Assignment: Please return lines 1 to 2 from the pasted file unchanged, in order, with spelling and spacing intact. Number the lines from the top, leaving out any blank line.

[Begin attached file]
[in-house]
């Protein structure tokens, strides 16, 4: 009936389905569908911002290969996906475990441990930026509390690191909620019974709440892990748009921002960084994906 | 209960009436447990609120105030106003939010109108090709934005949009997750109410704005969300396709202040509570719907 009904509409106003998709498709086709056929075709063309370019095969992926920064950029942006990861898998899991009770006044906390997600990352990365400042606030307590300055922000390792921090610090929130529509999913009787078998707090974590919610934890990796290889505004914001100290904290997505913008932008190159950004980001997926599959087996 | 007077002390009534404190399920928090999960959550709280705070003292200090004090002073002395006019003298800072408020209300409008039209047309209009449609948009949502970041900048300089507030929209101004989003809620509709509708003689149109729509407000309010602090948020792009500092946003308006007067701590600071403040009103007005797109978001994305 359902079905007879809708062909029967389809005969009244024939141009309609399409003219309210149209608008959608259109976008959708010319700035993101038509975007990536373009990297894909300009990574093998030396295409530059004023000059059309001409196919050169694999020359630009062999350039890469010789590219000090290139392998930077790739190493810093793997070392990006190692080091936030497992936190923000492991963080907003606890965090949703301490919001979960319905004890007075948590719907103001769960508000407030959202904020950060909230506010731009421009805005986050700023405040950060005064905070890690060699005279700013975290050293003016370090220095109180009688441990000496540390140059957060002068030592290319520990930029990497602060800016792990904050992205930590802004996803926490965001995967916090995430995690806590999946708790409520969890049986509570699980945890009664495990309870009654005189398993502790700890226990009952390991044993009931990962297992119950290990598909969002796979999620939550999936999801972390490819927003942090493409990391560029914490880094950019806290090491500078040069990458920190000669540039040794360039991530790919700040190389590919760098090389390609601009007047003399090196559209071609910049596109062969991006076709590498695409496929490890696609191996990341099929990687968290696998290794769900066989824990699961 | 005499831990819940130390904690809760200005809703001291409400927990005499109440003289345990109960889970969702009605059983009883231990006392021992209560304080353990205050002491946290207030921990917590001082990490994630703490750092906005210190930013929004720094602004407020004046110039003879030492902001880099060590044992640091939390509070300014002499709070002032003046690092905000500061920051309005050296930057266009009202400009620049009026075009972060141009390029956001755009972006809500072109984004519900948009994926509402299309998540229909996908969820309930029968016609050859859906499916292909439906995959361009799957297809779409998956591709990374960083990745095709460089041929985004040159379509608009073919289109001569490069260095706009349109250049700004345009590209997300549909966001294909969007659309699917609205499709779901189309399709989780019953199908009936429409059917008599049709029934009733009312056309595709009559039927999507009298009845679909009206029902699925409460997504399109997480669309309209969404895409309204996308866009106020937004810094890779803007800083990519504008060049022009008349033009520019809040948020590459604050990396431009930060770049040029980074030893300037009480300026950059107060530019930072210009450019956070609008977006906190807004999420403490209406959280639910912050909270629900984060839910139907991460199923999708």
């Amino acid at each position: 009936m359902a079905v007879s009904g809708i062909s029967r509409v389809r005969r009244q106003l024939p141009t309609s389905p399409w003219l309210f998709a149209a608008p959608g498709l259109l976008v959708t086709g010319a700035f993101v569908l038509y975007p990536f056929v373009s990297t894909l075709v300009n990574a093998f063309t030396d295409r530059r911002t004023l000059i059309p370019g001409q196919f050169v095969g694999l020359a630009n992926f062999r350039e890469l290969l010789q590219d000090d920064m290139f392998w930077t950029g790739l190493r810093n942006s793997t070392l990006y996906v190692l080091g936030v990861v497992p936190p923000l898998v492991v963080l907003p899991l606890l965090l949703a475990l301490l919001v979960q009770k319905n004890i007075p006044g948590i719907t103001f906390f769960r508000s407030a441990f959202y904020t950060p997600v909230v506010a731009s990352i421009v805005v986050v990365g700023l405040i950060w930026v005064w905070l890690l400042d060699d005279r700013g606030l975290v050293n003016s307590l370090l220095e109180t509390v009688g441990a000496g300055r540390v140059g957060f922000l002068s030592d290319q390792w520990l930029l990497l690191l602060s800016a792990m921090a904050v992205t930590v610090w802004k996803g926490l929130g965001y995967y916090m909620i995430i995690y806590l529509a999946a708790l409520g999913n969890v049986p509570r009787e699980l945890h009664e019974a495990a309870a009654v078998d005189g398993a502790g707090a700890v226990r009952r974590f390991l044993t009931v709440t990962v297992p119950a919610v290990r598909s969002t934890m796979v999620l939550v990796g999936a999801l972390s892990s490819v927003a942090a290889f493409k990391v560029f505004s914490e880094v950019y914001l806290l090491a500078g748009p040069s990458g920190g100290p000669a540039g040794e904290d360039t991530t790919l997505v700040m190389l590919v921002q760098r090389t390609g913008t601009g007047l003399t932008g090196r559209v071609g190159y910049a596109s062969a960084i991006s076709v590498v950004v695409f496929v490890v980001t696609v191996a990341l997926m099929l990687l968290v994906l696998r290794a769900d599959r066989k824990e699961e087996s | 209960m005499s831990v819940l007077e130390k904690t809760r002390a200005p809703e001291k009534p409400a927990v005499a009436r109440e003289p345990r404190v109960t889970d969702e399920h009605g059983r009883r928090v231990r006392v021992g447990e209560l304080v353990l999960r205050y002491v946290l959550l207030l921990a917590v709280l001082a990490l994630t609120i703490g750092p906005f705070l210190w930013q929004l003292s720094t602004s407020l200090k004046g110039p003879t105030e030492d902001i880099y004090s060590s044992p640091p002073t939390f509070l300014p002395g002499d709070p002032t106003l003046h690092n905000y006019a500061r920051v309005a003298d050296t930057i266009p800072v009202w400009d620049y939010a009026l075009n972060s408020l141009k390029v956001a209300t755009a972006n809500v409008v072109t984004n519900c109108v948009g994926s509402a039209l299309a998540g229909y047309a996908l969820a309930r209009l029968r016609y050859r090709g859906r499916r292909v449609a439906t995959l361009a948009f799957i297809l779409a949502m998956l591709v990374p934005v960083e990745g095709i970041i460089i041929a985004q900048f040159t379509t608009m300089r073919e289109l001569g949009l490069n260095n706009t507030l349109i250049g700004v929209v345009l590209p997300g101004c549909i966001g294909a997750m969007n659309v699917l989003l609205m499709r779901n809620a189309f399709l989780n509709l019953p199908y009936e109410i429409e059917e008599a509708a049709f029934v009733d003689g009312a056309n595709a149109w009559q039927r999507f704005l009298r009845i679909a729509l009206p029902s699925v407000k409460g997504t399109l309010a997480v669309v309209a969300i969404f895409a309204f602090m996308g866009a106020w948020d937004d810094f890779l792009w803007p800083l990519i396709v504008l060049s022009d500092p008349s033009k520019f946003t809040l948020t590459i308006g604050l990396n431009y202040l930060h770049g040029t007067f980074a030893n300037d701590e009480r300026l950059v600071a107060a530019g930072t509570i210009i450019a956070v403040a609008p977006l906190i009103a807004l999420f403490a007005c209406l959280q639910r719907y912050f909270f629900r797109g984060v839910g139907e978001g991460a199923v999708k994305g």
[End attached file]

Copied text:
[in-house]
């Protein structure tokens, strides 16, 4: 009936389905569908911002290969996906475990441990930026509390690191909620019974709440892990748009921002960084994906 | 209960009436447990609120105030106003939010109108090709934005949009997750109410704005969300396709202040509570719907 009904509409106003998709498709086709056929075709063309370019095969992926920064950029942006990861898998899991009770006044906390997600990352990365400042606030307590300055922000390792921090610090929130529509999913009787078998707090974590919610934890990796290889505004914001100290904290997505913008932008190159950004980001997926599959087996 | 007077002390009534404190399920928090999960959550709280705070003292200090004090002073002395006019003298800072408020209300409008039209047309209009449609948009949502970041900048300089507030929209101004989003809620509709509708003689149109729509407000309010602090948020792009500092946003308006007067701590600071403040009103007005797109978001994305 359902079905007879809708062909029967389809005969009244024939141009309609399409003219309210149209608008959608259109976008959708010319700035993101038509975007990536373009990297894909300009990574093998030396295409530059004023000059059309001409196919050169694999020359630009062999350039890469010789590219000090290139392998930077790739190493810093793997070392990006190692080091936030497992936190923000492991963080907003606890965090949703301490919001979960319905004890007075948590719907103001769960508000407030959202904020950060909230506010731009421009805005986050700023405040950060005064905070890690060699005279700013975290050293003016370090220095109180009688441990000496540390140059957060002068030592290319520990930029990497602060800016792990904050992205930590802004996803926490965001995967916090995430995690806590999946708790409520969890049986509570699980945890009664495990309870009654005189398993502790700890226990009952390991044993009931990962297992119950290990598909969002796979999620939550999936999801972390490819927003942090493409990391560029914490880094950019806290090491500078040069990458920190000669540039040794360039991530790919700040190389590919760098090389390609601009007047003399090196559209071609910049596109062969991006076709590498695409496929490890696609191996990341099929990687968290696998290794769900066989824990699961 | 005499831990819940130390904690809760200005809703001291409400927990005499109440003289345990109960889970969702009605059983009883231990006392021992209560304080353990205050002491946290207030921990917590001082990490994630703490750092906005210190930013929004720094602004407020004046110039003879030492902001880099060590044992640091939390509070300014002499709070002032003046690092905000500061920051309005050296930057266009009202400009620049009026075009972060141009390029956001755009972006809500072109984004519900948009994926509402299309998540229909996908969820309930029968016609050859859906499916292909439906995959361009799957297809779409998956591709990374960083990745095709460089041929985004040159379509608009073919289109001569490069260095706009349109250049700004345009590209997300549909966001294909969007659309699917609205499709779901189309399709989780019953199908009936429409059917008599049709029934009733009312056309595709009559039927999507009298009845679909009206029902699925409460997504399109997480669309309209969404895409309204996308866009106020937004810094890779803007800083990519504008060049022009008349033009520019809040948020590459604050990396431009930060770049040029980074030893300037009480300026950059107060530019930072210009450019956070609008977006906190807004999420403490209406959280639910912050909270629900984060839910139907991460199923999708």